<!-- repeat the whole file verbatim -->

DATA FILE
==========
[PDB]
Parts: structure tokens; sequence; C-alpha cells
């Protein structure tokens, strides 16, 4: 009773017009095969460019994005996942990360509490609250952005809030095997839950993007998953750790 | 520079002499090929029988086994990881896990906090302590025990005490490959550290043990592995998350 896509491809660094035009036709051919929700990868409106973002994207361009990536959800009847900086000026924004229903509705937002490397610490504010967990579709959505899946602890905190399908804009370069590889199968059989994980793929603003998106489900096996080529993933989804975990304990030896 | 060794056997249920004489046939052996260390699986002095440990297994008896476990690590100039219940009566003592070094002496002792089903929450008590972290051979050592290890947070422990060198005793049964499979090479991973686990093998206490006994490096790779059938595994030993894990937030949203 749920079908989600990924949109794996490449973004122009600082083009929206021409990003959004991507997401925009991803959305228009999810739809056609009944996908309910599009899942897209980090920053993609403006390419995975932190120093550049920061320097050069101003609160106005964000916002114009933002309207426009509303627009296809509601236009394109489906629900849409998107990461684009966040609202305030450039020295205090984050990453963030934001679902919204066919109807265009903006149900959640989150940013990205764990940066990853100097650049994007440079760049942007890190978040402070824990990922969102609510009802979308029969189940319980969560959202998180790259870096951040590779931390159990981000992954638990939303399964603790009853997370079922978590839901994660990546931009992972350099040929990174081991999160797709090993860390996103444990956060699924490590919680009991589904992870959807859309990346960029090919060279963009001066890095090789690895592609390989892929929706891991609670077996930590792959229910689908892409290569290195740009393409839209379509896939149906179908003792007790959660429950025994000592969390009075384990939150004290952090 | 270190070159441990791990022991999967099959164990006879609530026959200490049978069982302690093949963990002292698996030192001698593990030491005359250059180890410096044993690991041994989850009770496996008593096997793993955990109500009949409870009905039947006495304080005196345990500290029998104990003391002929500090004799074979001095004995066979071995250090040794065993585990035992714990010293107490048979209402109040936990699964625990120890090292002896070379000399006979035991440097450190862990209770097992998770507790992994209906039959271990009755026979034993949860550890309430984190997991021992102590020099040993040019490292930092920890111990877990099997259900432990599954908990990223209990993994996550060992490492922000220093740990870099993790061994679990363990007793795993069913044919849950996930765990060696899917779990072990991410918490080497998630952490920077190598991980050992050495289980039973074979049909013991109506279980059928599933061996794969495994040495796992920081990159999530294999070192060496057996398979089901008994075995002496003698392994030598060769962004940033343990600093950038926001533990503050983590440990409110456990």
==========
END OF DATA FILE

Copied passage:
[PDB]
Parts: structure tokens; sequence; C-alpha cells
């Protein structure tokens, strides 16, 4: 009773017009095969460019994005996942990360509490609250952005809030095997839950993007998953750790 | 520079002499090929029988086994990881896990906090302590025990005490490959550290043990592995998350 896509491809660094035009036709051919929700990868409106973002994207361009990536959800009847900086000026924004229903509705937002490397610490504010967990579709959505899946602890905190399908804009370069590889199968059989994980793929603003998106489900096996080529993933989804975990304990030896 | 060794056997249920004489046939052996260390699986002095440990297994008896476990690590100039219940009566003592070094002496002792089903929450008590972290051979050592290890947070422990060198005793049964499979090479991973686990093998206490006994490096790779059938595994030993894990937030949203 749920079908989600990924949109794996490449973004122009600082083009929206021409990003959004991507997401925009991803959305228009999810739809056609009944996908309910599009899942897209980090920053993609403006390419995975932190120093550049920061320097050069101003609160106005964000916002114009933002309207426009509303627009296809509601236009394109489906629900849409998107990461684009966040609202305030450039020295205090984050990453963030934001679902919204066919109807265009903006149900959640989150940013990205764990940066990853100097650049994007440079760049942007890190978040402070824990990922969102609510009802979308029969189940319980969560959202998180790259870096951040590779931390159990981000992954638990939303399964603790009853997370079922978590839901994660990546931009992972350099040929990174081991999160797709090993860390996103444990956060699924490590919680009991589904992870959807859309990346960029090919060279963009001066890095090789690895592609390989892929929706891991609670077996930590792959229910689908892409290569290195740009393409839209379509896939149906179908003792007790959660429950025994000592969390009075384990939150004290952090 | 270190070159441990791990022991999967099959164990006879609530026959200490049978069982302690093949963990002292698996030192001698593990030491005359250059180890410096044993690991041994989850009770496996008593096997793993955990109500009949409870009905039947006495304080005196345990500290029998104990003391002929500090004799074979001095004995066979071995250090040794065993585990035992714990010293107490048979209402109040936990699964625990120890090292002896070379000399006979035991440097450190862990209770097992998770507790992994209906039959271990009755026979034993949860550890309430984190997991021992102590020099040993040019490292930092920890111990877990099997259900432990599954908990990223209990993994996550060992490492922000220093740990870099993790061994679990363990007793795993069913044919849950996930765990060696899917779990072990991410918490080497998630952490920077190598991980050992050495289980039973074979049909013991109506279980059928599933061996794969495994040495796992920081990159999530294999070192060496057996398979089901008994075995002496003698392994030598060769962004940033343990600093950038926001533990503050983590440990409110456990």